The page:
The New York-based artist posits an art that obscures the idea of set media.
Beecroft's installations consist of groups of young women. Like a child playing with its dolls, she dresses them in uniform underwear, gives them similar wigs and stations them in the exhibition space. There they remain, almost motionless, silent and serious, to be looked at as if they were a picture. The modified underclothing which they wear creates a feeling of alienation and strangeness rather than eroticism.
The artist focuses on the act of looking.
In connection with her performances she has video recordings made and photographs taken. Afterwards this documentation serves first and foremost as a record of the exhibitions, but slides, cibachromes and polaroid photographs also constitute individual works of art.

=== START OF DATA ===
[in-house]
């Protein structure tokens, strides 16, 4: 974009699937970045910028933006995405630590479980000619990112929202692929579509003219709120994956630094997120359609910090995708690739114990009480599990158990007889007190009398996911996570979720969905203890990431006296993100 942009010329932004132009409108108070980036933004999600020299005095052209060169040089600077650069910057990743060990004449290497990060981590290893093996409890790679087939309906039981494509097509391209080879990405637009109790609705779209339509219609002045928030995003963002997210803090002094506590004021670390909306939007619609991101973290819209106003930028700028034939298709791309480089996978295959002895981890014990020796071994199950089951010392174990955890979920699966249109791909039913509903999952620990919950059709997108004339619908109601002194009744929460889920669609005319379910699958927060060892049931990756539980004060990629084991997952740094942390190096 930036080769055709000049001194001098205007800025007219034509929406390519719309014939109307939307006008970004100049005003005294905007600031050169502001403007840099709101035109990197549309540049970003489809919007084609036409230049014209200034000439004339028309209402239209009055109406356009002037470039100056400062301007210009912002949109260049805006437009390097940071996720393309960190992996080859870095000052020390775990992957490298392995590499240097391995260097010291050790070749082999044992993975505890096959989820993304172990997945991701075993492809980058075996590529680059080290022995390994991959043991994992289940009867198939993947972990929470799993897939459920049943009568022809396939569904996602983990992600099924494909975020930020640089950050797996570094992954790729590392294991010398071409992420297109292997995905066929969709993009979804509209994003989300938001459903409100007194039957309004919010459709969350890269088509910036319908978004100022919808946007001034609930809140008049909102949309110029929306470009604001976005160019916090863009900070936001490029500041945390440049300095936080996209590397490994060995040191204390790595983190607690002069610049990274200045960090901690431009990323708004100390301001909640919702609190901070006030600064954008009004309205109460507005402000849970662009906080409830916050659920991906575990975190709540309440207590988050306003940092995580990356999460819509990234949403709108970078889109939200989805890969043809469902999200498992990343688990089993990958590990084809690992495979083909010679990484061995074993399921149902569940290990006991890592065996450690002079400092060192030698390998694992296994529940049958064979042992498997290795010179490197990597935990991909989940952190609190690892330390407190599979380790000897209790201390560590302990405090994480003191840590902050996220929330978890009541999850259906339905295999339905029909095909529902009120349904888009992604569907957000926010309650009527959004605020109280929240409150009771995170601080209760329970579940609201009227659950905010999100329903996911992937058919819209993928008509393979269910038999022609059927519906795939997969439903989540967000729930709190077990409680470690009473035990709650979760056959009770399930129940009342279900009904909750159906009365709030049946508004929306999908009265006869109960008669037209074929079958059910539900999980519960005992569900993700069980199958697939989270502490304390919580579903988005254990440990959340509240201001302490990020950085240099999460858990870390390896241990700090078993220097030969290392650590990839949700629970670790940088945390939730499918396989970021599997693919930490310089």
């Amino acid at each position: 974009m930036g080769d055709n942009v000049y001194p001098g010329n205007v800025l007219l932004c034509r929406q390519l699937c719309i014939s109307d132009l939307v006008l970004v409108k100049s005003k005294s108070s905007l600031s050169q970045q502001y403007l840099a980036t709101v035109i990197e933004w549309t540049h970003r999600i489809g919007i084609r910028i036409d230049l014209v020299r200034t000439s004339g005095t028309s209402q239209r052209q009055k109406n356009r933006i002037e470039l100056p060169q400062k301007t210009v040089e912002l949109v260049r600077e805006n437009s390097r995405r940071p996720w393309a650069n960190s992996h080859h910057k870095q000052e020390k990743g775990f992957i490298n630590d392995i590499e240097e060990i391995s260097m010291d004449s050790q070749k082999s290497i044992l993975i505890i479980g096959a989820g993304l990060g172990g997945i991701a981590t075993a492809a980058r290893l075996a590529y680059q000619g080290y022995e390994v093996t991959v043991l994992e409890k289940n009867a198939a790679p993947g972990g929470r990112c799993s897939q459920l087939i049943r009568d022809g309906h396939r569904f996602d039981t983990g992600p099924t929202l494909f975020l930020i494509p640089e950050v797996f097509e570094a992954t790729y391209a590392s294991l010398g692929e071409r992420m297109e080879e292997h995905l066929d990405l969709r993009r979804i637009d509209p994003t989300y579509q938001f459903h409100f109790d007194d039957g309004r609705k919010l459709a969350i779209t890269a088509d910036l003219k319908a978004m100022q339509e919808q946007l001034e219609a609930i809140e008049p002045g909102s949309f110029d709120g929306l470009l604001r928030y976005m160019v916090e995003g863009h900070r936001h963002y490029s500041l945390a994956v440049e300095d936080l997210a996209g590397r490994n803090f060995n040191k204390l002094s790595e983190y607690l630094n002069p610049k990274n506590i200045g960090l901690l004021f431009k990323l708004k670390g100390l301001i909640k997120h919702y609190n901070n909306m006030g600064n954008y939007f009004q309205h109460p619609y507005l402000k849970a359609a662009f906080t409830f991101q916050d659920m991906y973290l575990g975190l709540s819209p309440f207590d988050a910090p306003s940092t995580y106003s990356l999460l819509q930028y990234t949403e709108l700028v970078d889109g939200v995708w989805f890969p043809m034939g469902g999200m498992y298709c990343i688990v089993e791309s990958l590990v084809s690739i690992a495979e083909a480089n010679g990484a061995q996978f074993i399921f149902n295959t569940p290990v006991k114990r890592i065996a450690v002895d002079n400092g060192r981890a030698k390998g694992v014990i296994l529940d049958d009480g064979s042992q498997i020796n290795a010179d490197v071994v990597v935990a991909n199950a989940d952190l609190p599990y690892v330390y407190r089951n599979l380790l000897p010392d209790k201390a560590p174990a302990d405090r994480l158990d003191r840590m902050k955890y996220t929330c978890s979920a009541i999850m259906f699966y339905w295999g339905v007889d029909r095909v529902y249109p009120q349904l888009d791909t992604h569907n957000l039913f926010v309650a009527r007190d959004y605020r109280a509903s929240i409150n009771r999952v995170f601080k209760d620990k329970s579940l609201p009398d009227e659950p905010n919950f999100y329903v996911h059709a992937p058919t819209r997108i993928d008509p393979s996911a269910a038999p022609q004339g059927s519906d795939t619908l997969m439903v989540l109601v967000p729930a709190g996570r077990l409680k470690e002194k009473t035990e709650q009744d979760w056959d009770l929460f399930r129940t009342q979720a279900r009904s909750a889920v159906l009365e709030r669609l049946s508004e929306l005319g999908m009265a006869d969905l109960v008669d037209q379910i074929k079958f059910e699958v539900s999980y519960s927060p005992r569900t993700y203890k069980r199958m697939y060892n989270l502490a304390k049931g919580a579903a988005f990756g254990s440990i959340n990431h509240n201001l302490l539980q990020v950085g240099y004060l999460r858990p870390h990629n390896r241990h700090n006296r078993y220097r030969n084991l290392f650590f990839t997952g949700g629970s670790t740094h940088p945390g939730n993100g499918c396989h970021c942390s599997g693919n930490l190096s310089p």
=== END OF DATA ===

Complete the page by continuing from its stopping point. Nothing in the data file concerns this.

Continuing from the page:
By designating the human body as a museum piece, Beecroft subverts photography, painting, sculpture, and even video art. She undermines the power of the stage, calling the narrative force of language into question simply by eliminating it.
With dadaist flare, Beecroft uses humanity as a function, not only a function of itself and society, but of art as well. If the toothbrush, ostensibly a tool for one task, can enter the museum, why can’t a human expertly trained for one operation enter as well?
Ultimately, it is the viewer whose existence becomes scrutinized. For how do we, lolling around with our hands in our pockets, act the role of the engaged person? Beecroft suggests that we are just as programmed as those ever-posing models.